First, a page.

“However sensitive we are to our informants, we have to recognise that fieldwork is at some level always a violation. We are rather like uninvited guests who hopefully, once welcomed, behave with consideration and perhaps even offer our hosts something they value. We gain nothing by denying this violation: the inherent violence of field research.”
– Vincent Crapanzano, ‘At the Heart of the Discipline’: Critical Reflections on Fieldwork.
“We [anthropologists] must entertain the strong possibility that there will be no need for what we do among such actors. There is no guarantee that our knowledge and skills will be relevant. We must recognize that it is possible, too, that different kinds of knowledge and skills will be required, that the nature of our intellectual activity itself will have to be transformed in order to participate in this way. But the possibilities are there to be explored.”
– James Ferguson, The Anti-Politics Machine.
“You are spending a lot of time here,” said Pankaj,* one of the NGO’s programme officers who lives in Dharavi, and had worked here until he was transferred to another site in the eastern part of Mumbai a couple of months ago.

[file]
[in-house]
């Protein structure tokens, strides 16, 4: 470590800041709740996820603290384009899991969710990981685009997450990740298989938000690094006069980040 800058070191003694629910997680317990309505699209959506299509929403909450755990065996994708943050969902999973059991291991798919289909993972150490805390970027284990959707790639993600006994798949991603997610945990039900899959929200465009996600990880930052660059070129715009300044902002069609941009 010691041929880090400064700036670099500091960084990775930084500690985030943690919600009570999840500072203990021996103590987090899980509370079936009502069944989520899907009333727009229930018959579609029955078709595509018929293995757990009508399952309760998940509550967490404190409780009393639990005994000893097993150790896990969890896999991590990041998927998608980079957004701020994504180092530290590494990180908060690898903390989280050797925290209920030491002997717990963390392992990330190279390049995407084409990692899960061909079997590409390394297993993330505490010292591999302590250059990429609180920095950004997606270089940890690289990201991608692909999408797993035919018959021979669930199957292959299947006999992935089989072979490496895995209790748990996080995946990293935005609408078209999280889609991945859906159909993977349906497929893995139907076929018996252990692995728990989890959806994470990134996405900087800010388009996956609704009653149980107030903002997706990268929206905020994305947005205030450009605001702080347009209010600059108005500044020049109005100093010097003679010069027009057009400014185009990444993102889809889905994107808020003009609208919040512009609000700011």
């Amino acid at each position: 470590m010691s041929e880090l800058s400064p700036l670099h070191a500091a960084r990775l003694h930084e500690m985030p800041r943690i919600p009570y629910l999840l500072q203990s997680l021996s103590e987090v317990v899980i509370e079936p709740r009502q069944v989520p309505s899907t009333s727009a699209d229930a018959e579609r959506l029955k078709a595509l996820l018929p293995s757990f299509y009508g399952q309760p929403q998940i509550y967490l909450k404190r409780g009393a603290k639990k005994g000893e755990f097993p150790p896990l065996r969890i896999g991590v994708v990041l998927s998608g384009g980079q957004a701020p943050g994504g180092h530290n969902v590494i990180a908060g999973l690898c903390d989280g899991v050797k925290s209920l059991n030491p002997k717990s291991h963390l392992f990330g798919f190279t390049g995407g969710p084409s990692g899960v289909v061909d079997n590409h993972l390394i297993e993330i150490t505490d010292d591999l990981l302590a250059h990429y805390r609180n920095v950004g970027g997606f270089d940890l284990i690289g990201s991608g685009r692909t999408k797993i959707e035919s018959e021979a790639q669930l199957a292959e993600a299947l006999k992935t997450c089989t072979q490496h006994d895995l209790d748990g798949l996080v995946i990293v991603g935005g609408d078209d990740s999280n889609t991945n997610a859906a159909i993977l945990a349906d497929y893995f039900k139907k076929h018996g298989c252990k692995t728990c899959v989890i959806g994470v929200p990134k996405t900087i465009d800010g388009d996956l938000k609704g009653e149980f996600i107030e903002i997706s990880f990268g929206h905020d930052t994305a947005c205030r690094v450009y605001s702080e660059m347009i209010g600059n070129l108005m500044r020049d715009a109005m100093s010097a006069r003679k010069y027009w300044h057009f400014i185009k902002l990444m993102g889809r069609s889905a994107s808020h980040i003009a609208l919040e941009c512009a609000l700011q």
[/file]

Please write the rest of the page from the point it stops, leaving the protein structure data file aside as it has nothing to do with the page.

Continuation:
“Well, I am my own boss this time,” I replied. “Although, I don’t have any money either.”
He smiled and added, “Yeh sector mein to aise hi hota hain, sir.” That’s what happens in this (social work) sector. Continue reading
“Hi Proshant, what are you doing here?” asked Patrick,* one of the UK-based consultants of the NGO, where I am doing fieldwork.
I was sitting in a corridor of the municipal hospital where the NGO’s offices are located, right outside the counsellor’s office.
“Um, fieldwork,” I replied, smiling, trying to remember the details of a case of sexual violence that I had just heard.
He looked around, and asked “Here?”
I added rather awkwardly, “Well, the field is everywhere!”
He smiled, said bye, and went ahead to the office. I returned to my field notebook, scribbling details of my conversation I only just had with a woman who was seeking legal aid from the NGO. Continue reading
“Is it just me, or are there far too many people here now?” I ask, as I return home after frantically attempting to get a new SIM card from the market.
My mother disagrees. Her explanation is simpler: returning from the First World has obviously changed my perceptions of people-to-space ratios.
But there are far more people back in Badlapur, my rapidly-urbanising-and-populating suburban hometown, which 60 kilometres from Mumbai. My brother concurs. He experiences the swell in people every morning as he commutes to his college through the (in)famous Mumbai suburban trains – known colloquially as ‘local trains.’ And not to mention the spate of new housing projects, described as ‘integrated townships,’ that dot the once-green landscape. Continue reading